Patients with multiple sclerosis (MS) tend to have poor sleep quality, and this is strongly associated with worse health-related quality of life independent of other symptoms of the disease, according to a new study published in the Journal of Neurology, Neurosurgery and Psychiatry.

Based on these findings, the authors concluded that improving sleep quality could improve the quality of life of people living with MS. “Interventions must include strategies to manage MS symptoms, sleep complaints and symptom-independent mechanisms of poor sleep,” they wrote.

It was already known that MS affects sleep quality and that people with the disease have difficulty sleeping. However, the exact link between sleep quality and quality of life was unclear. It was also not known whether sleep quality could influence overall quality of life in patients with MS, independent of other symptoms, such as obesity. 

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Here, a team of researchers led by Ingrid van der Mei, PhD, from Menzies Institute for Medical Research, University of Tasmania in Hobart, Australia, analyzed data from the Australian MS Longitudinal Study, which contains information about 1717 patients.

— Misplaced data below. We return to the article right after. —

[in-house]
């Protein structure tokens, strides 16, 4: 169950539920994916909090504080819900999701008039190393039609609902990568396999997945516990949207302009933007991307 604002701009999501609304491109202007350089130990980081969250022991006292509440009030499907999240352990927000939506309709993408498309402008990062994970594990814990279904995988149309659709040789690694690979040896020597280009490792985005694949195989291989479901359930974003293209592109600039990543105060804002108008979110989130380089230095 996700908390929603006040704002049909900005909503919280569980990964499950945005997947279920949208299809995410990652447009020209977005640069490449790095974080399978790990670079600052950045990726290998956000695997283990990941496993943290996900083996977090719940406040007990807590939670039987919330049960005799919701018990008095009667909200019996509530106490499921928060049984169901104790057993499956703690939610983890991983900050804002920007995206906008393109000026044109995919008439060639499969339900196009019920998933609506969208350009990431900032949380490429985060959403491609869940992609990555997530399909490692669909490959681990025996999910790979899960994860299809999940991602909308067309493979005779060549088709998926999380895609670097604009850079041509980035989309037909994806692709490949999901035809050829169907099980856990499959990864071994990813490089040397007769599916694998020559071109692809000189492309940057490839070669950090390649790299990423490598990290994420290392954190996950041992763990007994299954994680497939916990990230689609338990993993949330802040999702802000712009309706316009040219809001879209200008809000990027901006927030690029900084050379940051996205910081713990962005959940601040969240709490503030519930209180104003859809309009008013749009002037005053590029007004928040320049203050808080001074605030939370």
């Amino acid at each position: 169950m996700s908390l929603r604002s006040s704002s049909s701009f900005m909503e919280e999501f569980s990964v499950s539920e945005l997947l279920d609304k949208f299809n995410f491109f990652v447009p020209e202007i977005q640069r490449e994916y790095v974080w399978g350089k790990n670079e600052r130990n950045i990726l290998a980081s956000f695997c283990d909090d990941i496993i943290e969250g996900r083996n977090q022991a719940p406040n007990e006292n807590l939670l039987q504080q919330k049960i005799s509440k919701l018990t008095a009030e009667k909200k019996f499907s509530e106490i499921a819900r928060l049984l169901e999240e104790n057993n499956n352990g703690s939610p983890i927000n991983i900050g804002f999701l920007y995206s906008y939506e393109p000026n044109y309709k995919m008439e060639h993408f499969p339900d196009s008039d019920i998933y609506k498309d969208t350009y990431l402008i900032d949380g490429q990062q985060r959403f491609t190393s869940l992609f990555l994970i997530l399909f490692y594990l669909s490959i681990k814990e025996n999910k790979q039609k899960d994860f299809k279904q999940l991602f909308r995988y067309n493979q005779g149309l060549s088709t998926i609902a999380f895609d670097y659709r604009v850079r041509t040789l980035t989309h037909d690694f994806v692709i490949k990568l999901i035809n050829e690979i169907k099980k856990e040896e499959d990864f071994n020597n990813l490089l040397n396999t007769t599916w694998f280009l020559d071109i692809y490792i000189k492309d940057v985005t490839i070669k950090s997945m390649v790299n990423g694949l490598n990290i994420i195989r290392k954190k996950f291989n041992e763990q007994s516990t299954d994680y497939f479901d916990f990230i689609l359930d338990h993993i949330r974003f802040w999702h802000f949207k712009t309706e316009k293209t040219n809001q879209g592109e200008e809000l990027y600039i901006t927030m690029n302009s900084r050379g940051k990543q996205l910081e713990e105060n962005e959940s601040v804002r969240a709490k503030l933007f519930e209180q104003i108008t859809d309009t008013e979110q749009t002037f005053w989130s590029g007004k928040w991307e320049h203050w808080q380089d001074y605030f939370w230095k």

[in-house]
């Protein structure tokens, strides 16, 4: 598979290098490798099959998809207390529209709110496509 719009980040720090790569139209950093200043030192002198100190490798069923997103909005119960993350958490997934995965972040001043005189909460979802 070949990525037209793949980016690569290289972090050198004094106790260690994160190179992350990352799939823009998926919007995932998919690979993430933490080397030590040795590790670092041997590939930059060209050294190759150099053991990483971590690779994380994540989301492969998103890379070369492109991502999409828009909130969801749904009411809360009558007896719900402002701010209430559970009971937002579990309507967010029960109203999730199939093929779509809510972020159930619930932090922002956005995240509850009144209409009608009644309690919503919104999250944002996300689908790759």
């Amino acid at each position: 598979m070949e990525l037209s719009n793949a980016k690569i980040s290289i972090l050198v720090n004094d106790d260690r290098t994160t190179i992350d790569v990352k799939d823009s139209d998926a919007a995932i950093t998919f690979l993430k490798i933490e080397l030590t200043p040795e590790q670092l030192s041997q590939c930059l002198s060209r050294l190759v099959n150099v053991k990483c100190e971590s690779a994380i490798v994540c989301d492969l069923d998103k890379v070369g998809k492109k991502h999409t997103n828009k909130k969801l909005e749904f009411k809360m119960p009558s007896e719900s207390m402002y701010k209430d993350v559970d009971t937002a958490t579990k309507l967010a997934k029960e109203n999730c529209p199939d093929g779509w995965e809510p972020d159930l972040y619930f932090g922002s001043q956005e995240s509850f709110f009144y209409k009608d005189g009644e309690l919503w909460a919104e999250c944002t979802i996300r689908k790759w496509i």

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They found that 67% of patients in the database had poor sleep quality, which was more common than in the general population.

“Sleep measures clustered independently within MS symptoms,” the researchers reported, stating that the “fatigue and cognitive” dysfunction, “feelings of anxiety and depression,” and “pain and sensory” clusters were independently associated with poor sleep quality.

The quality of life score of patients with poor sleep quality was 0.19 units lower than that of those without poor sleep quality. This was a clinically meaningful difference.

The researchers also found that factors such as sleep quality, daytime sleepiness, and restless leg syndrome “were associated with reduced quality of life.” This was independent of other symptoms related to MS or body mass index.


Laslett LL, Honan C, Turner JA, et al. Poor sleep and multiple sclerosis: associations with symptoms of multiple sclerosis and quality of life. J Neurol Neurosurg Psychiatry. Published online July 27, 2022. doi:10.1136/jnnp-2022-329227